To be the chaplain

81-J107hr4LAccidental Saints found its way into my library hold shelf a while back. I didn’t review it. Not because it wasn’t good. Just because I didn’t. I can do that sometimes… read a book and not even have the decency to write about it. Apologies.

I loved it.

Nadia Bolz-Weber is a foul-mouth overly-tatted rough-and-tumble Lutheran Pastor. And she will challenge your assumptions. Probably all of them. I’d read it. If I were you.

There… reviewed.  51-eSak6d8L


More recently, I picked up Pastrix, her previous book. More of an autobiography. It’s good. I’m not done. But you should probably read it.

Two reviews in one… I’m killing it.


Clearly I’m not really writing book reviews today either. Let’s leave it at:

  • This woman is hilarious
  • and she will not make you comfortable.

In Pastrix, Nadia is telling the story of how she was thrown into a hospital chaplaincy, willy-nilly, in the middle of her mad seminary days. She had no idea what she was to be doing there. It’s kind of a funny book.

Nadia, on inquiring why she, as a new chaplain, was called into the trauma room:

Inside the trauma room, a nurse was cutting the clothes off a motionless man in his fifties on a table; tubes were coming out of his mouth and arms. Doctors started doing things to him not meant for my eyes and sorely misrepresented on TV shows. Another nurse was hooking things up to him while a doctor put on gloves and motioned for paddles, which he then placed into the motionless man’s fresh cracked-open chest.

A nurse stepped back to where I was standing, and I leaned over to her. “Everyone seems to have a job, but what am I doing here?”

She glanced at my badge and said, “Your job is to be aware of God’s presence in the room while we do our jobs.”

~ Nadia Bolz-Weber, Pastrix

I have never heard an actual job description for a chaplain before. This is not what I imagined it might be.

In fact, I dug a little. On the internet. Which is always right. I can’t find anything like this there either. Words commonly used are support, care, guidance, assistance, counseling. Now we’re on familiar turf. Yes, that sounds better.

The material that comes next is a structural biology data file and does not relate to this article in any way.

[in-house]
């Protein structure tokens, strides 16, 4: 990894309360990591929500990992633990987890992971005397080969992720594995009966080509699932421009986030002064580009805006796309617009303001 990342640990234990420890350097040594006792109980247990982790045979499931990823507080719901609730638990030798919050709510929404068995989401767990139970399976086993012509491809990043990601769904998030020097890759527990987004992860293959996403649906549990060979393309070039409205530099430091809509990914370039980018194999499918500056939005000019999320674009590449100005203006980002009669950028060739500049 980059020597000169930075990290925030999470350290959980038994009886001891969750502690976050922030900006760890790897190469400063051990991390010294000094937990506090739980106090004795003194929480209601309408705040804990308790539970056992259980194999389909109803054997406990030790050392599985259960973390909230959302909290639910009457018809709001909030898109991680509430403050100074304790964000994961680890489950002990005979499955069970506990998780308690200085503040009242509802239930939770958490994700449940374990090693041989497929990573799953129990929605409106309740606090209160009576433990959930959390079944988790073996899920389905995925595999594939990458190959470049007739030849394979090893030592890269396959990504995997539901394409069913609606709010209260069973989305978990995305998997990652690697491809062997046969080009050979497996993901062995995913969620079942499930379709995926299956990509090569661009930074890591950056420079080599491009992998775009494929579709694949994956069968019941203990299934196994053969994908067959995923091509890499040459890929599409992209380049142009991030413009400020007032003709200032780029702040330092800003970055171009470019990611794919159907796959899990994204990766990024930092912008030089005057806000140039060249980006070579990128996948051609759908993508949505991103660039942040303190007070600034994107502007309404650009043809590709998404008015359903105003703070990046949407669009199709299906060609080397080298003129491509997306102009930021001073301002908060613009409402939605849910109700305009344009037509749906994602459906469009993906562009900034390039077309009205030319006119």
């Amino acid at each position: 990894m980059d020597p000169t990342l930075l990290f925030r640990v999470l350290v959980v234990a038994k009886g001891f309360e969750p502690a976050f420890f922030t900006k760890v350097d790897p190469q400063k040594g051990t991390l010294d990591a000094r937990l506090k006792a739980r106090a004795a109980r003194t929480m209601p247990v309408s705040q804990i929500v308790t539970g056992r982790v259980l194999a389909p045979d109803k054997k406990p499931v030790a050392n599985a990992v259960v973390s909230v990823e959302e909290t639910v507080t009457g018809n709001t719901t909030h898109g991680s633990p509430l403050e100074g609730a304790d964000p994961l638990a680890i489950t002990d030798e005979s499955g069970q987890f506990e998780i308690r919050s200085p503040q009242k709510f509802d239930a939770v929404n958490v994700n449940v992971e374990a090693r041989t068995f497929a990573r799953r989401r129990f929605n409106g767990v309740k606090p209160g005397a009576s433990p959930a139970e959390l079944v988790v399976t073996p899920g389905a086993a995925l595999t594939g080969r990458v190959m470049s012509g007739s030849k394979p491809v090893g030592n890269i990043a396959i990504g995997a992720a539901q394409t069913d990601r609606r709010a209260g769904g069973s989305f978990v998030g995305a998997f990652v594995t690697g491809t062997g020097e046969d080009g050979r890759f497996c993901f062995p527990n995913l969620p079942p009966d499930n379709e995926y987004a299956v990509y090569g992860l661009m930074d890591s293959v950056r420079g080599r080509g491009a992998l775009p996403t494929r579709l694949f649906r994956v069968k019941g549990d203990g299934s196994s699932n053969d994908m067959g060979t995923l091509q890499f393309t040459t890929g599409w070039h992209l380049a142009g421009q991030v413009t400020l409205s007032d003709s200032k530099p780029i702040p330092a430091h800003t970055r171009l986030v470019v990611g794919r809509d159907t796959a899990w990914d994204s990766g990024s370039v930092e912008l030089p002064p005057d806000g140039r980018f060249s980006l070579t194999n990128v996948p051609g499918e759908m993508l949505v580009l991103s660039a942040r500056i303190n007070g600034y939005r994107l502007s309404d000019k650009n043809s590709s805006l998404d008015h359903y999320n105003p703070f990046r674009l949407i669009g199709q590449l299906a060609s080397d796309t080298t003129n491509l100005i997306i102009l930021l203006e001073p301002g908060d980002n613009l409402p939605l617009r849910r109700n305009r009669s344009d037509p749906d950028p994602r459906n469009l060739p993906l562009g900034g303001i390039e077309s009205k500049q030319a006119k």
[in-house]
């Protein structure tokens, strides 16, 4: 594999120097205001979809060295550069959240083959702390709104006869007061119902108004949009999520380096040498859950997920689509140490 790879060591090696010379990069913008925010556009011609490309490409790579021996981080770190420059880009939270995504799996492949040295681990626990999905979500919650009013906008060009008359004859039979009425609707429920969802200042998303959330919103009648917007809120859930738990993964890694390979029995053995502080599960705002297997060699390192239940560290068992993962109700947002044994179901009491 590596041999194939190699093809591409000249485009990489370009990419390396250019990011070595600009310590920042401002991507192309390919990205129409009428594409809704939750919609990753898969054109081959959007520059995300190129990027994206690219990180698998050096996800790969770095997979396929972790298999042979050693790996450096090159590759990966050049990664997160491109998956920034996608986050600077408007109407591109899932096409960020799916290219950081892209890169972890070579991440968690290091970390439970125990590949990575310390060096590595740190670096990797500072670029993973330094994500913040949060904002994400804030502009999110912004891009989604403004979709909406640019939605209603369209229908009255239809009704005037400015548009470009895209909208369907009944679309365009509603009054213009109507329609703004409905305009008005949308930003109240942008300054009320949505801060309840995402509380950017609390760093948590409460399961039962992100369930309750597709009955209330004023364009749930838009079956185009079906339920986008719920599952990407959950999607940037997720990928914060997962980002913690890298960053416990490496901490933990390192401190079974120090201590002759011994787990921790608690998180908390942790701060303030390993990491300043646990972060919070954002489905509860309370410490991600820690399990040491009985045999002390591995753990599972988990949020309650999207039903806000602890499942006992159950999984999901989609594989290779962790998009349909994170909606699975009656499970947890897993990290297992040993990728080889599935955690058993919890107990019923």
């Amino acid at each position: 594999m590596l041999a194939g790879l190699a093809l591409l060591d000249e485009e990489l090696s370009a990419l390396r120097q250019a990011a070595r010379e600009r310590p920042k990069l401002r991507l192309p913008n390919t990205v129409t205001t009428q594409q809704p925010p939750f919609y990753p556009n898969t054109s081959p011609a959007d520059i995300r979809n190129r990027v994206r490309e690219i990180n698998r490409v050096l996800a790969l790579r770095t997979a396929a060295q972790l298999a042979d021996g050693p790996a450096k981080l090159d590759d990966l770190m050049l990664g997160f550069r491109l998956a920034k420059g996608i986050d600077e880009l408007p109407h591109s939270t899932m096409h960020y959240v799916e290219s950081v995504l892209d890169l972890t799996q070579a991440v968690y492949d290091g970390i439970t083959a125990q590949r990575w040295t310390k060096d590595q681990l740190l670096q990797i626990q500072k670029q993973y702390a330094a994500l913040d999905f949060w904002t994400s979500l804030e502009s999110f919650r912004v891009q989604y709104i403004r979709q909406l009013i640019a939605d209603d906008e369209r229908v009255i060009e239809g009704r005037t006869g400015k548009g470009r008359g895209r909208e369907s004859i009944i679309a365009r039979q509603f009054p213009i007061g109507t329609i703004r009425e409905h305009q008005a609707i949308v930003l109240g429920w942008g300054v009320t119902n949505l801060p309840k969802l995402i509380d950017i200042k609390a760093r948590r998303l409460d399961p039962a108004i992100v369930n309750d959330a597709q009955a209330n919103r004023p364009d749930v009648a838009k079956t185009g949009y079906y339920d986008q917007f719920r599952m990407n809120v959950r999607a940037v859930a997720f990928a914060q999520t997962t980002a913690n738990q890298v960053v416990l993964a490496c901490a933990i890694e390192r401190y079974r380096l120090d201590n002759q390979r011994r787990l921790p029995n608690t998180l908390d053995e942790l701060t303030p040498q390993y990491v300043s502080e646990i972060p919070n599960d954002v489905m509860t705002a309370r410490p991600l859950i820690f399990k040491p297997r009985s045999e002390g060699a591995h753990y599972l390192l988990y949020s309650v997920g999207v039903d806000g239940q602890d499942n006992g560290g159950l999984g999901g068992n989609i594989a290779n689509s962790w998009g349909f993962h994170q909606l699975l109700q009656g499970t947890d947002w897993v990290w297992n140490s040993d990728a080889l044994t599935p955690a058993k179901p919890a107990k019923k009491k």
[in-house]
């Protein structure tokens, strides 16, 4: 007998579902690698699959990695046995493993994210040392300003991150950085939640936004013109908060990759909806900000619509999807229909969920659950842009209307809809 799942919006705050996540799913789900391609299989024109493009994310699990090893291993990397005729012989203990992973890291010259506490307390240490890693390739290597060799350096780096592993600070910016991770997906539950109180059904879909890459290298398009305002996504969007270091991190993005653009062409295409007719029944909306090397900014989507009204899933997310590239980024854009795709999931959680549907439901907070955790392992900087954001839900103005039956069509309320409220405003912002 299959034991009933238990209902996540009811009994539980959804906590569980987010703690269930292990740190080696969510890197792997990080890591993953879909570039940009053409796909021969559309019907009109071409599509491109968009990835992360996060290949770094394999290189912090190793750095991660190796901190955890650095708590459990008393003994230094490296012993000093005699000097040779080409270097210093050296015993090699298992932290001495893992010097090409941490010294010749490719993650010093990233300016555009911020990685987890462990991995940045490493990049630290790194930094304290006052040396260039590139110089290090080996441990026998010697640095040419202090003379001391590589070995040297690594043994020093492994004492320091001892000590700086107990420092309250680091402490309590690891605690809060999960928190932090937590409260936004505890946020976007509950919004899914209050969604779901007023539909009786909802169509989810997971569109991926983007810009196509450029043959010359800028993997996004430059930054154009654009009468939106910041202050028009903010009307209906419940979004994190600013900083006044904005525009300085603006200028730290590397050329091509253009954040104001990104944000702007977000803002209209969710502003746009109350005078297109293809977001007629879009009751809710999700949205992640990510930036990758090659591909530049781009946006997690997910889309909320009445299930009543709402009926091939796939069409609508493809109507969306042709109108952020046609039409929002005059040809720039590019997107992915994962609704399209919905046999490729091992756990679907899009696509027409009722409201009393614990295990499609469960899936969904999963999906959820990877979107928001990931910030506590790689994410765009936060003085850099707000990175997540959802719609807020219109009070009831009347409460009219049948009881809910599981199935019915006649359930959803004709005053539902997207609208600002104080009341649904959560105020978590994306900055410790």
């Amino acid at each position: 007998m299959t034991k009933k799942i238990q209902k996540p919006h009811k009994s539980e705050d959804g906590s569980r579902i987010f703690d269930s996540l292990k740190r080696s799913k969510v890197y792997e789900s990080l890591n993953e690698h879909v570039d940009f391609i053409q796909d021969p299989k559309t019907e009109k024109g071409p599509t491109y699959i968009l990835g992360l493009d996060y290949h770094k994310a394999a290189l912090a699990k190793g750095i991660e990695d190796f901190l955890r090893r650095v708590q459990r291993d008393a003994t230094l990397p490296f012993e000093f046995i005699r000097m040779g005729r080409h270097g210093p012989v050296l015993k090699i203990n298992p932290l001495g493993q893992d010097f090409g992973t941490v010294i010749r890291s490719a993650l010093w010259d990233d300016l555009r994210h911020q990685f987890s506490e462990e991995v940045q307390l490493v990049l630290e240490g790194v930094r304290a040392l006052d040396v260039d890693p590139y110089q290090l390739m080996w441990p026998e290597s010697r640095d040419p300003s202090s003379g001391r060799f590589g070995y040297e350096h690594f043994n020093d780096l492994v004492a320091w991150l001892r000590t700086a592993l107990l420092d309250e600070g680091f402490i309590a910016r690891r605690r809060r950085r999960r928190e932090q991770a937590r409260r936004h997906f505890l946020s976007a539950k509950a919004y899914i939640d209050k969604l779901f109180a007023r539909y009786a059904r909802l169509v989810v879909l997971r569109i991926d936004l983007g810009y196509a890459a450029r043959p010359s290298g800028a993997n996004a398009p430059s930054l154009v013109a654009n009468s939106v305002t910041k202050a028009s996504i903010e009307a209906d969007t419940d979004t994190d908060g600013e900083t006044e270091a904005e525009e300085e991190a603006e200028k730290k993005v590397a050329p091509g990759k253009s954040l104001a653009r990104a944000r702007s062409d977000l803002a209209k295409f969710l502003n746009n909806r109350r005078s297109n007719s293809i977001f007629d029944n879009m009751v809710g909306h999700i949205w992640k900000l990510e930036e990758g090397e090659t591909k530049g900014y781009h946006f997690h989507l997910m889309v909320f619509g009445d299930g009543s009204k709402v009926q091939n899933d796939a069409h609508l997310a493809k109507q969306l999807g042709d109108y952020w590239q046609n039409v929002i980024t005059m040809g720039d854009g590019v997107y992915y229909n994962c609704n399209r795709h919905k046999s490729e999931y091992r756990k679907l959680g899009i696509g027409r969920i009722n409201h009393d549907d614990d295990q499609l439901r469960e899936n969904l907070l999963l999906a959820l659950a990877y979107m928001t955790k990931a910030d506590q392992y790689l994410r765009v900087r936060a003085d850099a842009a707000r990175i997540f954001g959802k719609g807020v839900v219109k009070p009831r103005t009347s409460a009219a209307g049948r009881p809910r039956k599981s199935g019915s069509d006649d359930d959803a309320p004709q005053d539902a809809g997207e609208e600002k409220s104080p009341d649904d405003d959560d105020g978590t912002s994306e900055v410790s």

But ‘stand there and be aware of God’s presence for us?’ Not one I’ve heard. Somehow I doubt that you have either. Is this a common request of nurses and doctors? Patients? Is it in the fine print when you sign on as a chaplain? I even wonder if that nurse wasn’t employing a lethal dose of spite and sarcasm when she charged this newb with her duties.

Doesn’t much matter. She spoke an essential truth. Whether she wanted to or not.

I doubt that Nadia Bolz-Weber nabbed the nearest gurney and hopped aboard to better minister to those in the trauma room around her. I don’t think she laid her hands on the surgeons as they fought for that man’s life. Probably didn’t use her pastorly voice to pray loudly over the man dying in front of her. If I had to guess, I’d say she shut her mouth and opened her heart. And she stood there, trying her best to maintain a focus that no one else in the room was capable of.

What a gift.

It makes me think of the monastic calling to pray for the world. All the time. With your whole being.

And then it makes me think of my own.

What would it be like, to stand and just be aware of Christ for those who are unable to be aware themselves? Maybe this is the true Christian vocation. I know that there have been times in my life where another human standing by, just being aware of the divine presence for me, would have been enough to bring me to my knees. Times when I just couldn’t do it.

But sometimes I can. There are plenty of spaces between my crises—or better yet within—where I could be that person for someone else. For the man down the road who just lost his wife. For the friend who is juggling a grim diagnosis for her child with being a parent and supporting them through it. For the one in the crisis that no one will ever know about. For you. I could do that.

And what about those who refuse to acknowledge God for themselves? Who gave up? Who’ve been crushed by false images of the divine that we’ve managed to thrust at people left and right? What about those who don’t care? Maybe it is my vocation to stand and be aware of Christ in the room for them as well. To hold them up. I could be that person. I could do that.

I think maybe this is what intercession really is.

What would it be like to be the chaplain to the world around us, to stand there and be aware of God’s presence in the room?

Let’s give it a shot…
KJ

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8 comments

  1. Loved loved loved Accidental Saints, which accidentally appeared in my library stack a few years ago.

    And your description of intercession brought me to tears. Because sometimes you just can’t anymore, and every once in a while you can.

    Liked by 2 people

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